Funny - but reflecting cultural differences - how many of the (caucasian) Hounds know a lot about meat and cuts of meat and can be fanatics about meat prep. At the same time, many of us of Asian background grew up with fish, know a multitude of ways to prepare all sorts of fish, as well as how to scale, clean, and otherwise prep fish - while at the same time not knowing the full minutiae regarding meat cuts.

                                7 Replies
                                1. re: Sam Fujisaka

                                  Spot on, Sam.

                                  And we hakujin ("the white guy") have even bigger fish to fry as we debate national health approaches and try our best on local levels to get the snack/soda machines out of our schools, revamp lunch programs to nutritional reality, and rein in the dole of food stamps to be limited to nutritional foods only, rather than those "first of the month" shopping carts laden with sugar and processed items.

                                  I'm fortunate to live in a city where there is a large Vietnamese presence, due to a previous generation's unjust military decisions followed by the more just relocations of victims within our target community.

                                  So, we've got fish. Lots of good fish coming in daily or several times a week.

                                  People who are clueless about fish when in an asian market environment need, first, absolution. It's okay to be confused.

                                  The language barrier, both the spoken with the fishmonger, and the written with the labeling of the tabs protruding from the ice, is intimidating.

                                  So here is the solution. While rarely can we take refuge in the safety of random encounters in our human relationships, when you're standing puzzled at the asian market fish market, give this a try: Watch the consumers of fish, and try to find a mama-san and see if she's bilingual. If so, you have a fish finding friend.

                                  That, and do your hakujin homework. A good place to start is Alan Davidson's "Seafood of Southeast Asia."

                                  1. re: FoodFuser

                                    To expand the point:

                                    Treat each trip to the Asian market as a friendly adventure, where you never know how much fun you'll have and how much you'll learn. Talk to as many people as possible about how they use each food they are perusing.

                                    1. re: FoodFuser

                                      It's how I t ry to live my life, not just shopping in Asian markets. I think overall people love to help others. Some of those shoppers speak good English and will be flattered to be asked for advice. Maybe a new friendship.

                                      1. re: c oliver

                                        When I used to visit my mom, I used to stock up on Asian foods at the huge Hong Kong Supermarket. They had a huge selection of fresh fish and lovely meats. Once I took my 92 year old mother to renew her driving license and she passed the road test and exam w/ flying colors. She was very gregarious and when we left, the ladies at the DMV were all shouting, "Good-bye, Olga, see you in 5 years!" Then we went into the HK Supermarket. As a Russian speaking 1st gen American, she had a sense of intrepidation. But once inside and she saw all the live, fresh fish and crabs and the beautiful meats, she was immediately won over. Imperssed w/ the quality of the foods, she charged right in and through simple English and pantomime, she managed very well in buying unusual fishes. I asked her how she would prepare them and she said just like my mother used to. Enigmatic, but she looked at the fish, could scale and fillet and happily poached the fillets. After we returned to Maine, she continued to drive over to the HK market, buy new fishes and Asian vegetables and happily cook them by her tried and true techniques. What a woman.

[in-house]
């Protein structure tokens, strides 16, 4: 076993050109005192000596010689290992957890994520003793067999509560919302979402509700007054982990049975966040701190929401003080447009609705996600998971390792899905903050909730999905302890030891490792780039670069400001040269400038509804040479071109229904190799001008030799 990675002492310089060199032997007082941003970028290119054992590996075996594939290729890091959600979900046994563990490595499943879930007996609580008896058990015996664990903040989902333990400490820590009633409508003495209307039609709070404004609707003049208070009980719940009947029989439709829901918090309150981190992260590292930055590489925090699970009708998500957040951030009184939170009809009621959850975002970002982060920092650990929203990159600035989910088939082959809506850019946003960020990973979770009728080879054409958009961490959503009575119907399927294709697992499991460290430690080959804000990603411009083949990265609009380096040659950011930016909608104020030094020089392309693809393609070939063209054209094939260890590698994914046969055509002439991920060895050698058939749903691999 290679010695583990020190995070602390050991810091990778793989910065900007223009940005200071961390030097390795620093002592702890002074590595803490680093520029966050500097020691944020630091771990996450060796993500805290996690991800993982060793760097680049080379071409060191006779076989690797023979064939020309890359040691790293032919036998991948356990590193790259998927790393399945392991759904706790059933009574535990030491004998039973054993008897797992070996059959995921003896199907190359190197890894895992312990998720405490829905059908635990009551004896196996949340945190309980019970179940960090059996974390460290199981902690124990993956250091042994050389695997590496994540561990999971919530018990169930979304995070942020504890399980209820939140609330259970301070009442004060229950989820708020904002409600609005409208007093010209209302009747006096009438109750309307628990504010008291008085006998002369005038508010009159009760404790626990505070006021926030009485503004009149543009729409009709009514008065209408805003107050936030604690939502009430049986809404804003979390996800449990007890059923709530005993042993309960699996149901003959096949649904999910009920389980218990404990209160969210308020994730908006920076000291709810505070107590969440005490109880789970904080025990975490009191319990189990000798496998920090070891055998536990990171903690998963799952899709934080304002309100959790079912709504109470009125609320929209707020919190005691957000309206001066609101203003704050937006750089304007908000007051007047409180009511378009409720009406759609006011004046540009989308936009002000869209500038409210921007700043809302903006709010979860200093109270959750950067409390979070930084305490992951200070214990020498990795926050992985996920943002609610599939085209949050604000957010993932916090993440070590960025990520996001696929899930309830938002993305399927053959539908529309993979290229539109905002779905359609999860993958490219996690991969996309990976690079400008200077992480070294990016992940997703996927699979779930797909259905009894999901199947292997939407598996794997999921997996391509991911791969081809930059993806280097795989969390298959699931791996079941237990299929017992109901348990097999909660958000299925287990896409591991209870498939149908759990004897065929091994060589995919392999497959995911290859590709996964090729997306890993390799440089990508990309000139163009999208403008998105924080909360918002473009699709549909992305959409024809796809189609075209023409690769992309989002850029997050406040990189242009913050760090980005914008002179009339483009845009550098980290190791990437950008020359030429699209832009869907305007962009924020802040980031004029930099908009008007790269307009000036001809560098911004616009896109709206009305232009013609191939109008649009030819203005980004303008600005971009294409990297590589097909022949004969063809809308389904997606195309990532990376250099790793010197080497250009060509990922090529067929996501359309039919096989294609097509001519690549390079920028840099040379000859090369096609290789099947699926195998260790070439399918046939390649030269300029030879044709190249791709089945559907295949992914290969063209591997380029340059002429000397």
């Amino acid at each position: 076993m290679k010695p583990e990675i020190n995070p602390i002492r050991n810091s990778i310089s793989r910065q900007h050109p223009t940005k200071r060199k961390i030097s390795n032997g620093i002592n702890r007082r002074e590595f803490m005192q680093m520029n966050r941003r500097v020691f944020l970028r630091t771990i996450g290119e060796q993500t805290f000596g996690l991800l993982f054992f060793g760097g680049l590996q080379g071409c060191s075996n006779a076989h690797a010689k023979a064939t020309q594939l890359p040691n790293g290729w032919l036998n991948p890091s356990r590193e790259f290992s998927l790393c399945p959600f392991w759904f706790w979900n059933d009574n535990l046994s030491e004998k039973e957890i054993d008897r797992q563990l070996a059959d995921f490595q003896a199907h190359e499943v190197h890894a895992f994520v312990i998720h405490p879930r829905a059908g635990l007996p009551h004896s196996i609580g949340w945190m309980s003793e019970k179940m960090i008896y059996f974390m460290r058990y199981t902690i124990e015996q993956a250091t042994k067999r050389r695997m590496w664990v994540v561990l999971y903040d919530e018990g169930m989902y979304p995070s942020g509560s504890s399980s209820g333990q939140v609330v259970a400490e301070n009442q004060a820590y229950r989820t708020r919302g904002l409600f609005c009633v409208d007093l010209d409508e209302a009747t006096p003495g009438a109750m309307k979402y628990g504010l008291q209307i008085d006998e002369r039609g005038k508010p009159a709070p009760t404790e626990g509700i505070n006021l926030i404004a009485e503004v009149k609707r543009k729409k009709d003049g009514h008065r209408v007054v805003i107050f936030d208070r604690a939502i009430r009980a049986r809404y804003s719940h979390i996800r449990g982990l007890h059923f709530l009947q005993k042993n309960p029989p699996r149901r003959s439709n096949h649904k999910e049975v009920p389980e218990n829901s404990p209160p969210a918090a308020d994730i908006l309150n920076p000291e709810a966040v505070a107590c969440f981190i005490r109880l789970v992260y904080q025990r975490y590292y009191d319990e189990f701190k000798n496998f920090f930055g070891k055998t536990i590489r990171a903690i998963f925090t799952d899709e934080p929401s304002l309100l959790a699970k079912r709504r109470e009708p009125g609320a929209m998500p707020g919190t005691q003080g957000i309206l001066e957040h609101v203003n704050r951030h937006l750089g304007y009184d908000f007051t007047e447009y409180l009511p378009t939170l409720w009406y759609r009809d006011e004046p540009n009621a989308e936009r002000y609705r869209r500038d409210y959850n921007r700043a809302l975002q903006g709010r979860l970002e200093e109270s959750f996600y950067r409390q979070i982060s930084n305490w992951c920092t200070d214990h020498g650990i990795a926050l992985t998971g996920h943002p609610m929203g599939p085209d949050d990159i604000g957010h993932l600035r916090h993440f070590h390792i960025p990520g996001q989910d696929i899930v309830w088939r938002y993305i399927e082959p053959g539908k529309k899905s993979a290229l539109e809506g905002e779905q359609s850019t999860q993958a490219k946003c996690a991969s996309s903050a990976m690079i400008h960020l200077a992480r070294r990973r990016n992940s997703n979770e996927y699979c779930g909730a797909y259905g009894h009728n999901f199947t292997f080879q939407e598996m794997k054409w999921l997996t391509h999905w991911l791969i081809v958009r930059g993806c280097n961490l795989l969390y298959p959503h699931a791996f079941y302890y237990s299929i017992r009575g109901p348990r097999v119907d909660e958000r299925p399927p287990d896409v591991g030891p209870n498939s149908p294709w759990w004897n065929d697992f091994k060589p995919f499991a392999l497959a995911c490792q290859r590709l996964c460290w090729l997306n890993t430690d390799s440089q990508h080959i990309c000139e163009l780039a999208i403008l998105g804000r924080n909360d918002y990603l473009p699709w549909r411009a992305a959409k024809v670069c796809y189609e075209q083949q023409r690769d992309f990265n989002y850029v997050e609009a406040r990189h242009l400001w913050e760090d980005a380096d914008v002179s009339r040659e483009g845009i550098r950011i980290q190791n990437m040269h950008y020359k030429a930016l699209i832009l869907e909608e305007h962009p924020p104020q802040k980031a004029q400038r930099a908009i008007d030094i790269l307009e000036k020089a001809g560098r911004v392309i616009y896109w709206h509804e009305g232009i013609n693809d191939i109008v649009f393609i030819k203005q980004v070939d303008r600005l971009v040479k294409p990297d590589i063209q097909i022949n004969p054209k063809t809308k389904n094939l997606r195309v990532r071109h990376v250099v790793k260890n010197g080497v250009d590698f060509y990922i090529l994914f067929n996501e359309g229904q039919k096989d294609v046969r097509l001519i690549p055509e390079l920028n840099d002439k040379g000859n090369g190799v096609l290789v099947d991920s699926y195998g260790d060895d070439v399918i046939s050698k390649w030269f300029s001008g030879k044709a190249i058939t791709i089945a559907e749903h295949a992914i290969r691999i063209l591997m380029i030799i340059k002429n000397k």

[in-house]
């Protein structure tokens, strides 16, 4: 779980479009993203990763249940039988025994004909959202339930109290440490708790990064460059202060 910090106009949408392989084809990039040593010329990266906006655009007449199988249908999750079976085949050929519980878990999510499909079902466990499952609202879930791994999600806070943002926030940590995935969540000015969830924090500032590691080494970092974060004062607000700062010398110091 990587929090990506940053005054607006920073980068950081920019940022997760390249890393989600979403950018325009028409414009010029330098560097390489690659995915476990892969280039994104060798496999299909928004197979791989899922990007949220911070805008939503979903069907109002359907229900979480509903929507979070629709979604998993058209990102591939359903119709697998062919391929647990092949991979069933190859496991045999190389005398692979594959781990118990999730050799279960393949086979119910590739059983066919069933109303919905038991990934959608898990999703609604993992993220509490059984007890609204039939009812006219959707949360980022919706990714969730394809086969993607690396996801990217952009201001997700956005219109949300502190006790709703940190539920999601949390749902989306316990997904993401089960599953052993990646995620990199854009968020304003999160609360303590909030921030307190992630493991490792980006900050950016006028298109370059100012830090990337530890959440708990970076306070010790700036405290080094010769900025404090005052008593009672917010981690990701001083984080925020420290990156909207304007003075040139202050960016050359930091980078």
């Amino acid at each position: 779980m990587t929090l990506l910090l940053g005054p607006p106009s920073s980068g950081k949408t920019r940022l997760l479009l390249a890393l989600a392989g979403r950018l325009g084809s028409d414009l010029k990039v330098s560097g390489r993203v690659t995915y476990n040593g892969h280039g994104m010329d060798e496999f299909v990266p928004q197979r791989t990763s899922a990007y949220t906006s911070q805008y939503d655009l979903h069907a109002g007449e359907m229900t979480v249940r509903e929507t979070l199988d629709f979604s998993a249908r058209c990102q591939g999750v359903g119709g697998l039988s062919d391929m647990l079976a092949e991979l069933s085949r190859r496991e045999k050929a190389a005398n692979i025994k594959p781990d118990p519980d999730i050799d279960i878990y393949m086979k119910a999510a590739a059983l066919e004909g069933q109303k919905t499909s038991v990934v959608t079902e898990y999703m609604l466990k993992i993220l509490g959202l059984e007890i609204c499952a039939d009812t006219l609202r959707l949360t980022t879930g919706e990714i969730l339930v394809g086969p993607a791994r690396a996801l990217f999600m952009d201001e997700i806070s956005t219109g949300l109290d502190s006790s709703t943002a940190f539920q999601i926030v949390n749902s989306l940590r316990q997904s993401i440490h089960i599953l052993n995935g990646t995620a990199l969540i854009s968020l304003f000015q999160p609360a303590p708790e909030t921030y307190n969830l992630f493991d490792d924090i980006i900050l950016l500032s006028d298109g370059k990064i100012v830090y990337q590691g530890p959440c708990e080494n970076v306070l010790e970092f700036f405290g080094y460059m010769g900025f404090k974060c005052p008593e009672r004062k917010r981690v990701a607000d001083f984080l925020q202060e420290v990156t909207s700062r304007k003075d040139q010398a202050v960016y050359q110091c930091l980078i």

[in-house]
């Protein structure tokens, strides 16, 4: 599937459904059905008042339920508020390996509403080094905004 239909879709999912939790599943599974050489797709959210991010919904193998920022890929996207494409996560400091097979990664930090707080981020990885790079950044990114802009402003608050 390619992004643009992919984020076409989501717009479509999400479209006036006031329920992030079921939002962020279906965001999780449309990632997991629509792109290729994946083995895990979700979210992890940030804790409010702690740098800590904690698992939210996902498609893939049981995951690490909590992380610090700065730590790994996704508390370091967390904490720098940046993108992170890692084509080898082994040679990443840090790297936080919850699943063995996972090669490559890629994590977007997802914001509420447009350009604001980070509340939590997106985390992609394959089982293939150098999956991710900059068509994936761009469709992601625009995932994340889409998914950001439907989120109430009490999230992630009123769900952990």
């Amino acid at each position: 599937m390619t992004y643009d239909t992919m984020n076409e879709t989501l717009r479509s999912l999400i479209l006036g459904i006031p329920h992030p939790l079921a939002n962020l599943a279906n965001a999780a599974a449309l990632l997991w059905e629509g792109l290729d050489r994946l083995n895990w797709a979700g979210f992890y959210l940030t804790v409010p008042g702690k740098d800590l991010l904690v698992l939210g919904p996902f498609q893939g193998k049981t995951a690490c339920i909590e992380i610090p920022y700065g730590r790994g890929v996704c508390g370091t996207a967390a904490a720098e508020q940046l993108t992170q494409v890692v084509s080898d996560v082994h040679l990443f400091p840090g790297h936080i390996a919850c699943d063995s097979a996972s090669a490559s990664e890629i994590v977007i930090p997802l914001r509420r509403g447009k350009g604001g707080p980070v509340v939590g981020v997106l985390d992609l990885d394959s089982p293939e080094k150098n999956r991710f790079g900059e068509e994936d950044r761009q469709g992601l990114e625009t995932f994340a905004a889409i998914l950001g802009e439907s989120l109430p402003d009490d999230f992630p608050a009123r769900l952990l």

1. re: Passadumkeg

                                          That's a wonderful story and a lesson to us all. Thanks for sharing.

                                  2. re: Sam Fujisaka


                                    Go to Chinese grocery store and the beef is never graded either select, choice or prime. It's just the cut (sirloin, shank, etc.) that's labeled.

                                    1. re: Sam Fujisaka

                                      Totally agree. Most of my relatives still don't understand why anyone would order an under-cooked (i.e. rare) cut of beef.

                                    2. Some offerings in Korean markets -
                                      아귀/아구 ( agwi/agu ) Angler Fish (Monkfish) - Primarily stewed or braised
                                      복(어) ( bok/bokeo ) Puffer Fish - Usually braised or in soup, sometimes raw
                                      자리돔 ( jaridom ) Damselfish- Usually grilled or served raw in cold broth
                                      옥돔 ( okdom ) Tilefish - Usually grilled or in soup
                                      먹장어 / 곰장어 ( meokjangeo / gomjangeo ), Eel - Grilled or raw
                                      장어 ( jangeo) Freshwater Eel - Grilled